The first is the power of healthy relationships to be vehicles of restoration and resilience in the lives of our clergy, pres- vyteres, and their families. This resonates with our Orthodox Christian theological tradition that teaches that God, as Father, Son, and Holy Spirit, has always existed, and always exists in loving, dynamic relationship. Greek Orthodox priests and presvyteres who are less isolated and more connected to core relationships with family, friends, peers, and spiritual elders tend to experience a kind of protection from the more corrosive emotional and relational effects of stress.
According to the Danielsen Institute study, the marital relationship between priest and presvytera holds a special place in providing this relational buffer and protection.
In addition, ecclesiastical structures in the form of hierarchical support, financial stability, healthy rhythms of work and rest, and continuing education and training are another set of factors which build up resilience and emotional and spiritual protection from the destructive personal, spiritual, and familial consequences of trauma.
Priests and presvyteres tend to be idealized by many parishioners and are expected to be models of spiritual health and strength within their communities. Greek Orthodox priests and presvyteres face considerable challenges, therefore, in finding safe places to be authentic about their own spiritual struggles and their need for healing and support as they carry out the relentless and difficult work of pastoral ministry.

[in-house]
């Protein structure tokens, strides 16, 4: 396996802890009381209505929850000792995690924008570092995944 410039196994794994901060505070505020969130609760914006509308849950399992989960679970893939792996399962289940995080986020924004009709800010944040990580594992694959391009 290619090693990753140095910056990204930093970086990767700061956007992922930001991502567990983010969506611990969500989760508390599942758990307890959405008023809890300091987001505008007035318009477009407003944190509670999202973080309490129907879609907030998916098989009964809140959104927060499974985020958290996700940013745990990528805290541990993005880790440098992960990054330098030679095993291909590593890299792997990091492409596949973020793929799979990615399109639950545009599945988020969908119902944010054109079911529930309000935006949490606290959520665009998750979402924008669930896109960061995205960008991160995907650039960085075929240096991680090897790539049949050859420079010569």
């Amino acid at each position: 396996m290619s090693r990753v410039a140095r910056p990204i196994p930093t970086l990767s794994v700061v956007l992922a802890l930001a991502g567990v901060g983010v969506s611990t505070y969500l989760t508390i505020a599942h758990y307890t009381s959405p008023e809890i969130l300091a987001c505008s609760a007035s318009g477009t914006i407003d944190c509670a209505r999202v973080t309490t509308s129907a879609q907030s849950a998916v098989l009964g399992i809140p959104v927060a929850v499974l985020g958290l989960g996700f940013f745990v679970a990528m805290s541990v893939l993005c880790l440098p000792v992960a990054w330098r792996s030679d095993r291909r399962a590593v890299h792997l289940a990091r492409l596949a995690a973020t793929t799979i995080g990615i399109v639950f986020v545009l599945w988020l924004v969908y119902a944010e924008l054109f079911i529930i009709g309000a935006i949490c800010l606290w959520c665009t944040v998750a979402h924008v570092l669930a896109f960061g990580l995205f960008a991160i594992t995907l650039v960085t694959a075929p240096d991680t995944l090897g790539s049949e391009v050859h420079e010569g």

It is in response to these realities that the Archdiocese is advancing an ongoing, serious discussion intended to identify the needs of its clergy families and to respond with discernment and love to those needs. By building a culture of resilience and relational support within our clergy families and parish communities, the Church moves closer to fulfilling its role of being a healing and hospitable vessel of good news to a broken, traumatized world.
George Stavros is the executive director of the Danielsen Institute at Boston University. His teaching and research interests are in psychotherapy, psycho- therapy training, and religion and spiritu-ality in clinical practice. He is a licensed psychologist and holds a Master of Divinity from Holy Cross School of Theology and a Ph.D from Boston University.